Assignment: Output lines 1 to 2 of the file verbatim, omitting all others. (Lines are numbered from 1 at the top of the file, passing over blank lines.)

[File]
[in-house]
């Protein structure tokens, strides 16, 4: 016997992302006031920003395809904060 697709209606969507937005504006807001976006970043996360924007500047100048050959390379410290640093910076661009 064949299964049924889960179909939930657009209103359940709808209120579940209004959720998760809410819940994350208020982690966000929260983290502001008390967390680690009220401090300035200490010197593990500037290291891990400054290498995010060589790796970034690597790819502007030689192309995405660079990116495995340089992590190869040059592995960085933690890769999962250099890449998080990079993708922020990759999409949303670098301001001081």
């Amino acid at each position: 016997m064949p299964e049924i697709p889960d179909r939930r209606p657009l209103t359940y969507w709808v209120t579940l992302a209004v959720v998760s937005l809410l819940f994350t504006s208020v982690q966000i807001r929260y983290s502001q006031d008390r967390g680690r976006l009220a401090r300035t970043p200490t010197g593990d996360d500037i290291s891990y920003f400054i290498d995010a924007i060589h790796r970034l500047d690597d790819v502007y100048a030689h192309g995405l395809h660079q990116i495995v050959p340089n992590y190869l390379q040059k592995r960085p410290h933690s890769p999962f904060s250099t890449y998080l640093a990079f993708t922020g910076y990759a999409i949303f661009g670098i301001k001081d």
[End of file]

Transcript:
[in-house]
């Protein structure tokens, strides 16, 4: 016997992302006031920003395809904060 697709209606969507937005504006807001976006970043996360924007500047100048050959390379410290640093910076661009 064949299964049924889960179909939930657009209103359940709808209120579940209004959720998760809410819940994350208020982690966000929260983290502001008390967390680690009220401090300035200490010197593990500037290291891990400054290498995010060589790796970034690597790819502007030689192309995405660079990116495995340089992590190869040059592995960085933690890769999962250099890449998080990079993708922020990759999409949303670098301001001081």